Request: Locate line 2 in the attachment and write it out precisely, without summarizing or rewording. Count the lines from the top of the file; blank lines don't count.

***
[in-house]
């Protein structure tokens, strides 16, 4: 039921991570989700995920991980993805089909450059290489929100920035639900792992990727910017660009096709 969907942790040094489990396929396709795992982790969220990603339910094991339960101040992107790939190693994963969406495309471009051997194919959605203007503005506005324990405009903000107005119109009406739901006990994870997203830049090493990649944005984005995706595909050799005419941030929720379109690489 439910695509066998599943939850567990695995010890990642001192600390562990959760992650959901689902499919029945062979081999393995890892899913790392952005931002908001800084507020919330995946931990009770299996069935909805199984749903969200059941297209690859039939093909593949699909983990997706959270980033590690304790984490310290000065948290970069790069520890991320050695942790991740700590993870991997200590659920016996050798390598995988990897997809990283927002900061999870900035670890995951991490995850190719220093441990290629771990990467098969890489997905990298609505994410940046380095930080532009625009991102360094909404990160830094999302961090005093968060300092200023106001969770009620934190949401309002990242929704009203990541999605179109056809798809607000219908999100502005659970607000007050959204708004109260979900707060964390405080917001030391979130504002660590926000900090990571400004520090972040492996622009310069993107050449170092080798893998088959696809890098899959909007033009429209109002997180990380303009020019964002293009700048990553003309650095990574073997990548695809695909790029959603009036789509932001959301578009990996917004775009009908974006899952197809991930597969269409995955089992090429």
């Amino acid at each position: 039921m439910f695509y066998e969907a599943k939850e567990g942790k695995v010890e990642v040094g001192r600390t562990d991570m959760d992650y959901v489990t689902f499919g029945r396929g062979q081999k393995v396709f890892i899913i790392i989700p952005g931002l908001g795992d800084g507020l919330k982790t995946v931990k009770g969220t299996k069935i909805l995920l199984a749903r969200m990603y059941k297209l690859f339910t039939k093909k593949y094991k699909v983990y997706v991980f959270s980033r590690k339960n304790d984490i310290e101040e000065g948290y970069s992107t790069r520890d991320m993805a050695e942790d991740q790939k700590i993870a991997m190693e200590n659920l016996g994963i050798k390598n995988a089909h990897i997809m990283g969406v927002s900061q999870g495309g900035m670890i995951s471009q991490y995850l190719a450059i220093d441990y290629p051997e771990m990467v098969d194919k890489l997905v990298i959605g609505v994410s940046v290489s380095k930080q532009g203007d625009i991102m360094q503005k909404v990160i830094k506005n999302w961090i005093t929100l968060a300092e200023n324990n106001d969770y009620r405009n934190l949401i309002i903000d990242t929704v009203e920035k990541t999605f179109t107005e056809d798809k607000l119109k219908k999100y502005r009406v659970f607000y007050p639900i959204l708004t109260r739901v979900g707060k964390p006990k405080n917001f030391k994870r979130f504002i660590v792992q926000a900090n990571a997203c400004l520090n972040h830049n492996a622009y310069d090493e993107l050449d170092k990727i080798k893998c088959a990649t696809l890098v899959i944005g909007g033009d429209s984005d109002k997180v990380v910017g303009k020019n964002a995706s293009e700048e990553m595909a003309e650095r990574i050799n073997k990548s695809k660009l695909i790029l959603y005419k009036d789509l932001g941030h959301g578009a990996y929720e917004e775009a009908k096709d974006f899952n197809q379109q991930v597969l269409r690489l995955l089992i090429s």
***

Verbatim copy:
């Protein structure tokens, strides 16, 4: 039921991570989700995920991980993805089909450059290489929100920035639900792992990727910017660009096709 969907942790040094489990396929396709795992982790969220990603339910094991339960101040992107790939190693994963969406495309471009051997194919959605203007503005506005324990405009903000107005119109009406739901006990994870997203830049090493990649944005984005995706595909050799005419941030929720379109690489 439910695509066998599943939850567990695995010890990642001192600390562990959760992650959901689902499919029945062979081999393995890892899913790392952005931002908001800084507020919330995946931990009770299996069935909805199984749903969200059941297209690859039939093909593949699909983990997706959270980033590690304790984490310290000065948290970069790069520890991320050695942790991740700590993870991997200590659920016996050798390598995988990897997809990283927002900061999870900035670890995951991490995850190719220093441990290629771990990467098969890489997905990298609505994410940046380095930080532009625009991102360094909404990160830094999302961090005093968060300092200023106001969770009620934190949401309002990242929704009203990541999605179109056809798809607000219908999100502005659970607000007050959204708004109260979900707060964390405080917001030391979130504002660590926000900090990571400004520090972040492996622009310069993107050449170092080798893998088959696809890098899959909007033009429209109002997180990380303009020019964002293009700048990553003309650095990574073997990548695809695909790029959603009036789509932001959301578009990996917004775009009908974006899952197809991930597969269409995955089992090429």